So for those affected by sleep problems, and particularly those with the added burden of invisible illnesses, perhaps trying Silent Nights Patches is something to consider - especially if you have been through multiple other remedies and therapies without success.

LifeWave offer a 30 Day 100% money back guarantee so if you don't see any benefits at least you won't be out of pocket a cent / penny. They also ship worldwide through fast and affordable courier service.

Disclaimer & How to Purchase:

EiR Founder, Matthew Hogg is an Independent LifeWave Distributor and is on hand at This email address is being protected from spambots. You need JavaScript enabled to view it. to answer any questions you may have about Silent Nights (or any other LifeWave product).

You can also find more information and buy directly from the official EiR LifeWave website - LifeWave Silent Nights Patches


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AVATAR Therapy Shows Promise in Schizophrenia Treatment

Man with schizophrenia smoking a cigarette

A new study published in The Lancet Psychiatry has found that the use of avatars representing auditory hallucinations of persons with schizophrenia, can help reduce symptoms of this disorder in affected patients. The study involved a comparison between avatar therapy and supportive counselling, finding that the former was significantly more effective at reducing hallucinations. The study is the first to look into the effectiveness of avatar therapy on patients who continue to have hallucinations despite medication and other treatments.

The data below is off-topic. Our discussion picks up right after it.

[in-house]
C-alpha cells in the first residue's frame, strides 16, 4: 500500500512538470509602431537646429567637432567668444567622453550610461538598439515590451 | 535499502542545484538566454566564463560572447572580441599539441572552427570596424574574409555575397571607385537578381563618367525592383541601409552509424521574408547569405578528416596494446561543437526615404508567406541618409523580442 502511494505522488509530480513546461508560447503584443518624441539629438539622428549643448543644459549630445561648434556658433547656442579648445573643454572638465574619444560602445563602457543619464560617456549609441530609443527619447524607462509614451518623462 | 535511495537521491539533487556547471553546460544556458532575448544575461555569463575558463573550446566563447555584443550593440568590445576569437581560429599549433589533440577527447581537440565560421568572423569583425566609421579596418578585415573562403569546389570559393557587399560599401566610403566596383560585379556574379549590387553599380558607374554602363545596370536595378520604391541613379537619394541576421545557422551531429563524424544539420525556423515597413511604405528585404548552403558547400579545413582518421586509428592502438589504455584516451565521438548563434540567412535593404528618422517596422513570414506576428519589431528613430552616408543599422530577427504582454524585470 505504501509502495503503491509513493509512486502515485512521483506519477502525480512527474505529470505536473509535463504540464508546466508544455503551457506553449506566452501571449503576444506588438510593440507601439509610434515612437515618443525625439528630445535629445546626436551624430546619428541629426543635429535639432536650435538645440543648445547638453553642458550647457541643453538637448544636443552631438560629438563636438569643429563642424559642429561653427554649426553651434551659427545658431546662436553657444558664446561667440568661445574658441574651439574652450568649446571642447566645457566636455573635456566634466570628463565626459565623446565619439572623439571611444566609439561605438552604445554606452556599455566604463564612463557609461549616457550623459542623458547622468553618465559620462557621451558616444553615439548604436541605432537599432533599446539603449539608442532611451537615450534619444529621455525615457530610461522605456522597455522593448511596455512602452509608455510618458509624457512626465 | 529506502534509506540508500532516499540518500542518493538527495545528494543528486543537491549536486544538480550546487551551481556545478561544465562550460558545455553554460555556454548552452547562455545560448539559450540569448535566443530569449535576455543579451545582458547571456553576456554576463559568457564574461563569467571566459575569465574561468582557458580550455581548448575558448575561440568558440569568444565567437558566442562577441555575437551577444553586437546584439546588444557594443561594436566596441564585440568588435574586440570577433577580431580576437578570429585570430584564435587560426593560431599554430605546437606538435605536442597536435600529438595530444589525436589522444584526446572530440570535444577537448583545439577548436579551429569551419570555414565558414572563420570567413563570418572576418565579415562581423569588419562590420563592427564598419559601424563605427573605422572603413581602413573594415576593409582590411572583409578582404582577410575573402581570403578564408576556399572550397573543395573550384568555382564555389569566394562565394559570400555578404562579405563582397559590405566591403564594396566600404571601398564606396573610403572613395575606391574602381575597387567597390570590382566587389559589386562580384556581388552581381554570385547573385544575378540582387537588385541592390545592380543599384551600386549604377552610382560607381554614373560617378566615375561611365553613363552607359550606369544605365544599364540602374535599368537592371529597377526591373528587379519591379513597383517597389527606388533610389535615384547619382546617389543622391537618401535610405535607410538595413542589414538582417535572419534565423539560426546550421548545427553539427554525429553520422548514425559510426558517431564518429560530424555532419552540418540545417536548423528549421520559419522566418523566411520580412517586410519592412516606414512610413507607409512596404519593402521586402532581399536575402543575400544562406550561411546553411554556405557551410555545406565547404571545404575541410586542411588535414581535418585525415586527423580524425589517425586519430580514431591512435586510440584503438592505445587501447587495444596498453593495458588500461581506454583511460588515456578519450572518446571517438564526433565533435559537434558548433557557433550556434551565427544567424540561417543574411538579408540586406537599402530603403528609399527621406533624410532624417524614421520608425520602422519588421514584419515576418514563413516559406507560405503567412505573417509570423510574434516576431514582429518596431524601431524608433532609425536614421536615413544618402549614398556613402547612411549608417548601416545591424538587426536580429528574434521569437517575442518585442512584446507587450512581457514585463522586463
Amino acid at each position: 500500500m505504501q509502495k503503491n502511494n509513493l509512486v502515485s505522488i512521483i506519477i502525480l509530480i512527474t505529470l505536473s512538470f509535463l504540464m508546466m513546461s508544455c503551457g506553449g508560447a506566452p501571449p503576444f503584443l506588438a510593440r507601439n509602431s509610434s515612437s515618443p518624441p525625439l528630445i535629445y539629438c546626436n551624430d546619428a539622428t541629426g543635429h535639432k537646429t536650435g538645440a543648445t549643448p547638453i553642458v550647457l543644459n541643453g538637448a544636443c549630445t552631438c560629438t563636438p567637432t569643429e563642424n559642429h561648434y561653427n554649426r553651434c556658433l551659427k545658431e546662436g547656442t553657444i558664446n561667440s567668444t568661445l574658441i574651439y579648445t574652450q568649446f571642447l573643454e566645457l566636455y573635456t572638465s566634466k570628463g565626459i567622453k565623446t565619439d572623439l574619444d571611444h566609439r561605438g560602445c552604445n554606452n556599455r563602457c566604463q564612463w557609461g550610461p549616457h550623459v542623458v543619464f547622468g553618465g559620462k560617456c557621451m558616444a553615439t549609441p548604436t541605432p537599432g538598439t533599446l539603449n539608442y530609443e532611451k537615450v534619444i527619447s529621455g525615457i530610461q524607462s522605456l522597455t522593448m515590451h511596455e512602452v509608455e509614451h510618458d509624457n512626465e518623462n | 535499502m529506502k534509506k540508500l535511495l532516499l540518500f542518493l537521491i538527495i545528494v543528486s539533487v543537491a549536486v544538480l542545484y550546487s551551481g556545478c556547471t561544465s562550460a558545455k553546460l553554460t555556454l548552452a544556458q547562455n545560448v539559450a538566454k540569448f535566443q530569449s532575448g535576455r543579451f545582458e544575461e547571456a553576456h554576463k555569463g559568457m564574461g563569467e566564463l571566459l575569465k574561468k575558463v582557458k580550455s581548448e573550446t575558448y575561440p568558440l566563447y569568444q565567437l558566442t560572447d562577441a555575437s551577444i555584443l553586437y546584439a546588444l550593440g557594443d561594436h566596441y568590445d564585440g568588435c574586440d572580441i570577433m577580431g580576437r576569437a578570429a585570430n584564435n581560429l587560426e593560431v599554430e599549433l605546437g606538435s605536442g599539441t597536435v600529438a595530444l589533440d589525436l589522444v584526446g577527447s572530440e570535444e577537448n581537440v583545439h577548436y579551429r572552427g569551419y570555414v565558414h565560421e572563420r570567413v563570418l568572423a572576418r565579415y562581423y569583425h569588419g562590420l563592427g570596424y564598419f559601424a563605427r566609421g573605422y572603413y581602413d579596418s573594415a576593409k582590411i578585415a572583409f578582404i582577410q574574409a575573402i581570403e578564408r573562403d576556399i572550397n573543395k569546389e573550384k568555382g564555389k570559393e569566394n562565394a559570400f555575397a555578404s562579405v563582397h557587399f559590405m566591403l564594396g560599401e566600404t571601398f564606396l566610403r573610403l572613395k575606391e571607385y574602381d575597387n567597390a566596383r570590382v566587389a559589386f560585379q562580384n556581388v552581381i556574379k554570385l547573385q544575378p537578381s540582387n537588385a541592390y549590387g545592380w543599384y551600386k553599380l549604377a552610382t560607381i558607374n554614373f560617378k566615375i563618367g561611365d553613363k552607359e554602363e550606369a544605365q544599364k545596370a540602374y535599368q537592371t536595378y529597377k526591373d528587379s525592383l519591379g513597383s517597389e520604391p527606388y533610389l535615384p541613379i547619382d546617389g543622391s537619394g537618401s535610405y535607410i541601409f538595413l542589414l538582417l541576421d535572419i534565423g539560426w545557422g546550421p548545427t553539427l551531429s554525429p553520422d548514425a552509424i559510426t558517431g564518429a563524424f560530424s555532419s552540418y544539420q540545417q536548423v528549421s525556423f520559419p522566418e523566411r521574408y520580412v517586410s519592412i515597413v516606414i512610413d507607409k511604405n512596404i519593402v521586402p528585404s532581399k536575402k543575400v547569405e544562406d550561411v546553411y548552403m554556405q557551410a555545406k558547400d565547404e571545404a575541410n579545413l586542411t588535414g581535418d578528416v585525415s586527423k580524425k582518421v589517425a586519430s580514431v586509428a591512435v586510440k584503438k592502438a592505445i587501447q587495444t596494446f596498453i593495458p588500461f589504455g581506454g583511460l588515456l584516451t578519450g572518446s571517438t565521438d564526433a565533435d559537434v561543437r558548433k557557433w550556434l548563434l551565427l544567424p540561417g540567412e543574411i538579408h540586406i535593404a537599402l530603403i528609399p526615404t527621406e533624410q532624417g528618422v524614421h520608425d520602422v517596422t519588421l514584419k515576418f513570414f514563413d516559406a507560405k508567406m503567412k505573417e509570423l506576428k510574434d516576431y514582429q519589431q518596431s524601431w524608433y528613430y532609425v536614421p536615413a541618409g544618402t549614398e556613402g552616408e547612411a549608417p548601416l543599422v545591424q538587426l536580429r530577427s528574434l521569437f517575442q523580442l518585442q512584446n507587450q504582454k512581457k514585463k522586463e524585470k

A New and Promising Approach to Schizophrenia

The study is promising for a vast majority of persons with schizophrenia, since around 70% of them have auditory hallucinations that can be uncomfortable and distressing. Around 25% of people who are treated for hallucinations continue to suffer them, even while receiving treatment.

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Weather and mental health: sunshine found to be key

Overcast Sky

Sunshine matters. A lot. The idea isn't exactly new, but according to a recent study, when it comes to your mental and emotional health, the amount of time between sunrise and sunset is the weather variable that matters most, and not just for Seasonal Affective Disorder sufferers.